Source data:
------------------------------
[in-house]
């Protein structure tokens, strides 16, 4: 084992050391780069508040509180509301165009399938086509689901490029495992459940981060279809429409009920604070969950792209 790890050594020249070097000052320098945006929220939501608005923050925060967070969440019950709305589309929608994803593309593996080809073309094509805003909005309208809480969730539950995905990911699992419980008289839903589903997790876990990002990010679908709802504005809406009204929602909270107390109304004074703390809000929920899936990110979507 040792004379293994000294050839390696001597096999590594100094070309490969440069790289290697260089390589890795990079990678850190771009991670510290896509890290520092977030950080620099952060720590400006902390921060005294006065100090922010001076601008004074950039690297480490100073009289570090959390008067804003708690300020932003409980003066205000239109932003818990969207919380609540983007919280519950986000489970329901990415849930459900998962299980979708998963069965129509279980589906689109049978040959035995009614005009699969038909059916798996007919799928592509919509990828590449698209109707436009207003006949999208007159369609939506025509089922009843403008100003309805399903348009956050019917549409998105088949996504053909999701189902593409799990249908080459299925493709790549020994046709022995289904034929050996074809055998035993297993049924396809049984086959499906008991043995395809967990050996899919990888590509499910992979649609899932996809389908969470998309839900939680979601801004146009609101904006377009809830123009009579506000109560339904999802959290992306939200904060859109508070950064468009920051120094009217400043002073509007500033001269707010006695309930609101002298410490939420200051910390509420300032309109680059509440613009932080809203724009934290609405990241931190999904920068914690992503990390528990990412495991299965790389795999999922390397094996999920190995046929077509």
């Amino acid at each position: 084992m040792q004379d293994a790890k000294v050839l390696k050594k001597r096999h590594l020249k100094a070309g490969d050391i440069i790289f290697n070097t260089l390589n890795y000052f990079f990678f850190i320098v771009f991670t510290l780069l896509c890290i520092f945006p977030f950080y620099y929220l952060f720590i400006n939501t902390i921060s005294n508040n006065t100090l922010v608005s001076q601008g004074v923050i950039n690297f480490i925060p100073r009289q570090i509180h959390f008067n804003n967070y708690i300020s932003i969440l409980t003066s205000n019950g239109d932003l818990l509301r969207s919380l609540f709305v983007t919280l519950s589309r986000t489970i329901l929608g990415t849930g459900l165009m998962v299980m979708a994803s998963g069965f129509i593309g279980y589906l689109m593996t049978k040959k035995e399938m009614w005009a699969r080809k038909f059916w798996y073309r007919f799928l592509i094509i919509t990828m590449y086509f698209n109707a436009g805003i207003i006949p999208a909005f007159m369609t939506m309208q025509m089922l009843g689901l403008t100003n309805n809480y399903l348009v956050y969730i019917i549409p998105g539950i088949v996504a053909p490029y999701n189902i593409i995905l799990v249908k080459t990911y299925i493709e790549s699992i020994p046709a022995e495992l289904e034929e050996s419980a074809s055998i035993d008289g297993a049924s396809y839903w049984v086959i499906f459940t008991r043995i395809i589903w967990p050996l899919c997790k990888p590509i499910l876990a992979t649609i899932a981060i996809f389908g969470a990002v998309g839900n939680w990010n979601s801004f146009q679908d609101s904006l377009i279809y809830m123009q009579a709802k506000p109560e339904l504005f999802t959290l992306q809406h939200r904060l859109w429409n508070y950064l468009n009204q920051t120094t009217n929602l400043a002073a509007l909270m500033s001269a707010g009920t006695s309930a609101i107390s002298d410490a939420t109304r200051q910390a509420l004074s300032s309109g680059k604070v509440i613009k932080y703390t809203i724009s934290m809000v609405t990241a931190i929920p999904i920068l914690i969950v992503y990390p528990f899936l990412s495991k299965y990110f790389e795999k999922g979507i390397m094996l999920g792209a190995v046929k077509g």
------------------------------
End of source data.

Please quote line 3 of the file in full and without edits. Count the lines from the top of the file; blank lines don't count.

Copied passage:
């Amino acid at each position: 084992m040792q004379d293994a790890k000294v050839l390696k050594k001597r096999h590594l020249k100094a070309g490969d050391i440069i790289f290697n070097t260089l390589n890795y000052f990079f990678f850190i320098v771009f991670t510290l780069l896509c890290i520092f945006p977030f950080y620099y929220l952060f720590i400006n939501t902390i921060s005294n508040n006065t100090l922010v608005s001076q601008g004074v923050i950039n690297f480490i925060p100073r009289q570090i509180h959390f008067n804003n967070y708690i300020s932003i969440l409980t003066s205000n019950g239109d932003l818990l509301r969207s919380l609540f709305v983007t919280l519950s589309r986000t489970i329901l929608g990415t849930g459900l165009m998962v299980m979708a994803s998963g069965f129509i593309g279980y589906l689109m593996t049978k040959k035995e399938m009614w005009a699969r080809k038909f059916w798996y073309r007919f799928l592509i094509i919509t990828m590449y086509f698209n109707a436009g805003i207003i006949p999208a909005f007159m369609t939506m309208q025509m089922l009843g689901l403008t100003n309805n809480y399903l348009v956050y969730i019917i549409p998105g539950i088949v996504a053909p490029y999701n189902i593409i995905l799990v249908k080459t990911y299925i493709e790549s699992i020994p046709a022995e495992l289904e034929e050996s419980a074809s055998i035993d008289g297993a049924s396809y839903w049984v086959i499906f459940t008991r043995i395809i589903w967990p050996l899919c997790k990888p590509i499910l876990a992979t649609i899932a981060i996809f389908g969470a990002v998309g839900n939680w990010n979601s801004f146009q679908d609101s904006l377009i279809y809830m123009q009579a709802k506000p109560e339904l504005f999802t959290l992306q809406h939200r904060l859109w429409n508070y950064l468009n009204q920051t120094t009217n929602l400043a002073a509007l909270m500033s001269a707010g009920t006695s309930a609101i107390s002298d410490a939420t109304r200051q910390a509420l004074s300032s309109g680059k604070v509440i613009k932080y703390t809203i724009s934290m809000v609405t990241a931190i929920p999904i920068l914690i969950v992503y990390p528990f899936l990412s495991k299965y990110f790389e795999k999922g979507i390397m094996l999920g792209a190995v046929k077509g």